Curb anxiety before it spirals out of control

Once anxiety spirals out of control, it can impact the body, even the heart

Recently, in a tragic turn of events, Manjunath Anand, a 36-year-old stand-up comedian, collapsed and died, reportedly of a cardiac arrest. He was on stage while performing in Dubai, and was speaking on his experiences with anxiety while this happened.

Of late, there’s been some conversation around anxiety and its relationship with mental-health conditions like depression. But the link between the problem and heart health hasn’t really been explored enough. In fact, there isn’t that much research, either in India or internationally, around it either.

On anxiety

The World Health Organization estimates that 38 million people in our country suffer from anxiety. Anxiety isn’t always a bad thing — it’s a normal part of life. It helps us stay alert in a tricky situation — especially helpful to us when we were forest dwellers.

Today, it has become a matter of concern, when it begins to affect daily life and regular functioning. “People with anxiety disorders frequently have intense, excessive and persistent worry and fear about everyday situations,” says the Mayo Clinic, USA, website. It links anxiety with panic attacks, speaking of the difficulty in the ability to control the attacks, and out-of-proportion worry and reactions.

Say you’re going in for an interview. It’s normal to be a little nervous, but most people settle down as the interview progresses. “A person with anxiety may not be able to sleep prior to the interview. On that day, they might experience constant fear and can have an intense feeling, sometimes even that the end is near. At the interview, there are chances that they won’t be able to speak when asked questions, and even if they get the job, they might be worried about their performance or their safety every day,” explains Shreya Mythrei, clinical psychologist, Aarohi – Centre for Mental Health, Coimbatore. Generalised anxiety disorder (GAD) is a medical problem, and can be diagnosed by a psychiatrist, who can help with these symptoms.

During a panic attack, there may be profuse sweating, increased heart rate, trembling, and some may even feel the need to use the bathroom often. When this happens often, you may have disturbed sleep and constant tiredness.

What we can do
  • Dr Arun Vangili, a consultant psychiatrist based in Coimbatore, suggests that moderate physical exercise is the best and most under-rated method to combat anxiety. “The endorphins released by our body during a workout help us stay positive and calm. Avoiding smoking and drinking is another very effective method. Meditation can also be of help. Life without much stress is the best for a healthy heart and mind,” he says. Dr Sanjiv adds that food also has a role here. “Avoid junk food and add a lot of fruits and vegetables to the diet. Food that is easily digestible decreases the stress on the body.”
  • Do not hesitate to seek professional help if required. “Usually people with anxiety will go through a lot of distress and their regular functionality will be disrupted. It can affect their work and relationships. When someone finds themselves unable to handle the situation, seek immediate help,” says Dr Vangili.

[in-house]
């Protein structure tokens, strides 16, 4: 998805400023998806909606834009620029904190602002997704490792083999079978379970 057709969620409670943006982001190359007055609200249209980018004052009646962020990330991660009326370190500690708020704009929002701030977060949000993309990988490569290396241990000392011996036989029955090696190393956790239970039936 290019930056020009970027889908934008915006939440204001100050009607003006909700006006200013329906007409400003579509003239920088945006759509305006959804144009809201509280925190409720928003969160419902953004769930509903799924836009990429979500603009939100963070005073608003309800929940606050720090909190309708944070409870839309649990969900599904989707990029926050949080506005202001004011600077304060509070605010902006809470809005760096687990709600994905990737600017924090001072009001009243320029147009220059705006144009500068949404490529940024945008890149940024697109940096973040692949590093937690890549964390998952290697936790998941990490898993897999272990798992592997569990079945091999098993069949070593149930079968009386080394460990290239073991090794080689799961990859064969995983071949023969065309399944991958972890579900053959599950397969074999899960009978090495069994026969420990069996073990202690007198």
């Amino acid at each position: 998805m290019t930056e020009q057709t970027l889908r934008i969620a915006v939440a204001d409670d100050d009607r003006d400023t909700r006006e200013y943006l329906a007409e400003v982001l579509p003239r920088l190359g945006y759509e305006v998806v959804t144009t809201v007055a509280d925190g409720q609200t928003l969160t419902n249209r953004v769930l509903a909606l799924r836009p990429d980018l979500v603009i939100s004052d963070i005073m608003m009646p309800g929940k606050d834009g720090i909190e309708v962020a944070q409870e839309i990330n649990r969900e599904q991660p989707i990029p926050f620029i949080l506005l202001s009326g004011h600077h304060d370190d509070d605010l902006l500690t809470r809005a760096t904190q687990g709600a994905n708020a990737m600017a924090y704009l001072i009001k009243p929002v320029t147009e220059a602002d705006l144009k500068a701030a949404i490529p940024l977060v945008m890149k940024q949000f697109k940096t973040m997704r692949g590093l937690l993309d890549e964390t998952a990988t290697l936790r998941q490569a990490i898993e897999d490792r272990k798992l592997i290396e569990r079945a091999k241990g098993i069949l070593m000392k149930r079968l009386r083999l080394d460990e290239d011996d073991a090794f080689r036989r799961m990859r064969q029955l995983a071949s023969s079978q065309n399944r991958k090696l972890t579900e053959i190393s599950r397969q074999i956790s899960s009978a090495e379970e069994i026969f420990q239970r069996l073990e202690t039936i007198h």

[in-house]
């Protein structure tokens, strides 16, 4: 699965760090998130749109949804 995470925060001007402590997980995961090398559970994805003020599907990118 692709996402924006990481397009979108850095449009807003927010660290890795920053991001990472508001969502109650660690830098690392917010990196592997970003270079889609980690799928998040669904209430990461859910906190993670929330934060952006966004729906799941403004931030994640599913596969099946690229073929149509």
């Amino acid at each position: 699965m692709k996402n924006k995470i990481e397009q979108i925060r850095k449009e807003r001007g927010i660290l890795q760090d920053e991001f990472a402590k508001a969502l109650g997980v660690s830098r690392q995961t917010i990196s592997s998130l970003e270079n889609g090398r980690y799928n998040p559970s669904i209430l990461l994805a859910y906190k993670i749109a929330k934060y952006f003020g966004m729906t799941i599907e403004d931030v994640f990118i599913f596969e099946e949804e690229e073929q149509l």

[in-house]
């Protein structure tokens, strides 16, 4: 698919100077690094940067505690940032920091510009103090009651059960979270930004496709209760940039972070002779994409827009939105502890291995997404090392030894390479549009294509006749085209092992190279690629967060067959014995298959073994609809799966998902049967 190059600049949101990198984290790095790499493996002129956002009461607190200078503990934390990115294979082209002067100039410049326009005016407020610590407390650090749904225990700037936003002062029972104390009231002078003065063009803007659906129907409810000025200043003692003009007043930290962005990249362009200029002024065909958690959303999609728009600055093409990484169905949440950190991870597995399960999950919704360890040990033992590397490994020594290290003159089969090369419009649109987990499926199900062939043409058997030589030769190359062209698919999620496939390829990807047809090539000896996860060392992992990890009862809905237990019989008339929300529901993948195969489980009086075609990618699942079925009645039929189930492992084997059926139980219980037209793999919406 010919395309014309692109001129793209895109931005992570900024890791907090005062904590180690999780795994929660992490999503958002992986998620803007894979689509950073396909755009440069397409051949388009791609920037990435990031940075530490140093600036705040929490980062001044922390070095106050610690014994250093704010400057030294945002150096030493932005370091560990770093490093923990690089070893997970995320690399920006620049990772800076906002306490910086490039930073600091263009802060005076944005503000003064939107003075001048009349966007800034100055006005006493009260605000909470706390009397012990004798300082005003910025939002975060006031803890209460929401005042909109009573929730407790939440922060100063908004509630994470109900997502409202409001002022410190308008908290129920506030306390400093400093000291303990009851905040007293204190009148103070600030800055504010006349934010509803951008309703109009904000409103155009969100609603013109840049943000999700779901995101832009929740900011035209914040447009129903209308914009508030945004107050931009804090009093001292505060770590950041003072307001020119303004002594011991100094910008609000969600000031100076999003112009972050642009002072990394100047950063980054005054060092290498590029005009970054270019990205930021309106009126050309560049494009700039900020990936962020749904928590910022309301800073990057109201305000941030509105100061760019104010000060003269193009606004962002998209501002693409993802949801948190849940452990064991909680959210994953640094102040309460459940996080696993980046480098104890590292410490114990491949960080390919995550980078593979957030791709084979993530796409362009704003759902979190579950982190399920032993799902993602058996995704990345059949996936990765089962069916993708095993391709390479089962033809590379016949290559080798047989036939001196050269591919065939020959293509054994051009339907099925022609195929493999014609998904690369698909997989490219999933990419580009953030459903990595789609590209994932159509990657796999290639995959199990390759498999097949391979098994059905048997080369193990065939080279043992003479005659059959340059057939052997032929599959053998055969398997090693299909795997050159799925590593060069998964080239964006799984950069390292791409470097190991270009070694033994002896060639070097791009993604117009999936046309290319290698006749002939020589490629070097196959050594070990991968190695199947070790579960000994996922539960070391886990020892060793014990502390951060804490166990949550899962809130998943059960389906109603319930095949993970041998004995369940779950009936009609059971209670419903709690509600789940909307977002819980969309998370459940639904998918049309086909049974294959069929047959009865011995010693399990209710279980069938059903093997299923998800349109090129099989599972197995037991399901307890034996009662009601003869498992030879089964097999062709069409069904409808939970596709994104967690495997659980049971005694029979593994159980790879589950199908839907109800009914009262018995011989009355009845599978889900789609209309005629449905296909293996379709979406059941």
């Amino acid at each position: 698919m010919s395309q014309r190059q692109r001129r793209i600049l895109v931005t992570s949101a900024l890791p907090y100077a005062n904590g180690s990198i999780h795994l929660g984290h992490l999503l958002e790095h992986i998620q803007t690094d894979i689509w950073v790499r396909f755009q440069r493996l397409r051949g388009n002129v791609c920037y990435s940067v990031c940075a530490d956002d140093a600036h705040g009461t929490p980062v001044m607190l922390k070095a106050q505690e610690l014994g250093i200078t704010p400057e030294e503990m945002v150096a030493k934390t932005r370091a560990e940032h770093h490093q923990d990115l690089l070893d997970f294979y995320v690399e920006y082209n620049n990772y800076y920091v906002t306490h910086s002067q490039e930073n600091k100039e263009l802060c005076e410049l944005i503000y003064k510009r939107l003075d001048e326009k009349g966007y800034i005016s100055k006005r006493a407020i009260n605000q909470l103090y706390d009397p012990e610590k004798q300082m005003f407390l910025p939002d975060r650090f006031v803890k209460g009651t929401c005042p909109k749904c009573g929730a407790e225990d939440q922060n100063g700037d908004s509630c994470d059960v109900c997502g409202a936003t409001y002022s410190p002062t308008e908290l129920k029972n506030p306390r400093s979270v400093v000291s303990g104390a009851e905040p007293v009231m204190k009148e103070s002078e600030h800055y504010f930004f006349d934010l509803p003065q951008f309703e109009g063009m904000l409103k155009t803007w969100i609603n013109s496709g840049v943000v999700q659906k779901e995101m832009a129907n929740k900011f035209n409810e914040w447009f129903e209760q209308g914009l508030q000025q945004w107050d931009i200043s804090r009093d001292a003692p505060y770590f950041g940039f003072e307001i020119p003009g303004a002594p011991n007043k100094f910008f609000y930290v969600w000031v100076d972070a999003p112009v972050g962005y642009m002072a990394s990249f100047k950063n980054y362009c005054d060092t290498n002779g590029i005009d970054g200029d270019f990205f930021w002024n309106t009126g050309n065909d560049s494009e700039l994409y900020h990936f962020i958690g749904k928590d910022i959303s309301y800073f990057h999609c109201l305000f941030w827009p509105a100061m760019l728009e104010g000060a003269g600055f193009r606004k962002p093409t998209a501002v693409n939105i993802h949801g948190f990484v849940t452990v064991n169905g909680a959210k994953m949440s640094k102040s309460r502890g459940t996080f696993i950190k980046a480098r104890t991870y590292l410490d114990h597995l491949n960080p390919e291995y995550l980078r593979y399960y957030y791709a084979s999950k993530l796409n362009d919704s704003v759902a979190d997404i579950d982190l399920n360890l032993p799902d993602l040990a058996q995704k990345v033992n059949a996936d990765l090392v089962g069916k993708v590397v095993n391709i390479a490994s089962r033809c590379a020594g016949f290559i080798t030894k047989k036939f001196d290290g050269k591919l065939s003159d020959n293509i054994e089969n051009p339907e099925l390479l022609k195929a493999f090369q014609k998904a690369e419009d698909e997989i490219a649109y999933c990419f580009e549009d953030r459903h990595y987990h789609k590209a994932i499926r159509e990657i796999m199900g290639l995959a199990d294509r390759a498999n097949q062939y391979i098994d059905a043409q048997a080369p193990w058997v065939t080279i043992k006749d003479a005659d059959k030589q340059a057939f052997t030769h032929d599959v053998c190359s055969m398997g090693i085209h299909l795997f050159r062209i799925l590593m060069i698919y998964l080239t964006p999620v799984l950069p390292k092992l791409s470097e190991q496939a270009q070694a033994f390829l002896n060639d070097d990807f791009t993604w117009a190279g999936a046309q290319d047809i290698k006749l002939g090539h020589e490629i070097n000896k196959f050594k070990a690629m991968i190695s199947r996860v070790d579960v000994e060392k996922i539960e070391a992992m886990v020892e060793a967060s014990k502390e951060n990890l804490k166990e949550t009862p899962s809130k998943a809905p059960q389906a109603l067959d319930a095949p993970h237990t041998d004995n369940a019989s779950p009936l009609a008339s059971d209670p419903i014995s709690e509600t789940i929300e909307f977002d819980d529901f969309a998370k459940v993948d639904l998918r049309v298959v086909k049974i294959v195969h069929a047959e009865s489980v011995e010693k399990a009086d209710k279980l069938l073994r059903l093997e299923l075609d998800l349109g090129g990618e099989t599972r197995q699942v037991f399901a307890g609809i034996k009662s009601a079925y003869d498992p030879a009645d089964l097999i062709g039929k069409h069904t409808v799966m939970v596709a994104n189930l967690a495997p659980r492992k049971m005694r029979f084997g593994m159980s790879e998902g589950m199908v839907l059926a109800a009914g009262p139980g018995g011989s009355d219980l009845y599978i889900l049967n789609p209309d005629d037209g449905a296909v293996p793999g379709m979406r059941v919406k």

Cardiac arrest

Our body is built to take a certain amount of stress. “The human body reacts to stress by releasing a hormone called adrenaline,” says Dr Sanjiv Agarwal, Senior Consultant, Interventional Cardiology, Fortis Malar Hospital, Chennai. When this happens occasionally, it helps us perform, to work more efficiently. If adrenaline is pumping all the time, which often happens in periods of prolonged stress, it has an adverse effect on the body. “Constant anxiety puts undue stress on the heart, making it pump more blood. This can cause damage to the lining of the blood vessels. Stress increases the stickiness of platelets and these cells will attach themselves to the damaged inner lining of blood vessels of the heart. This can lead to blood clots, thereby increasing the pressure in the nerves, leading to a heart attack.”

Dr Mukesh Goel, Senior Consultant, Cardio Thoracic & Vascular Surgery, Indraprastha Apollo Hospitals, Delhi, says that anxiety is one of the reasons for the build-up of cholesterol and calcium in arteries. “It is called plaque. The other factors include smoking, a high-cholesterol diet and diabetes. Plaque can lead to a heart attack, and in extreme cases, lead to cardiac arrests.” He adds that anxiety can lead to an abnormal rhythm, called ventricular fibrillation. “Our heart will find it difficult to pump blood at that point and this can also lead to cardiac arrest.”

Deadly duo

A recent research study, ‘Association of Depression, Anxiety and Stress with Myocardial Infarction: A Case-Control Study’, found that people suffering from depression, anxiety and stress are at increased risk of heart attacks compared to others. The research was done by Manoj MT, Joseph KA and Vijayaraghavan G and it was published in the Journal of Clinical and Preventive Cardiology. The researchers studied 100 people with psychological and heart conditions against 100 others with no previous records of these. “Not only anxiety, but depression and stress are also contributing factors here. This topic has not been studied much in our country. My finding shows that people with anxiety are six times more prone to heart attacks,” says Manoj.

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Printable version | May 28, 2020 8:56:30 PM |

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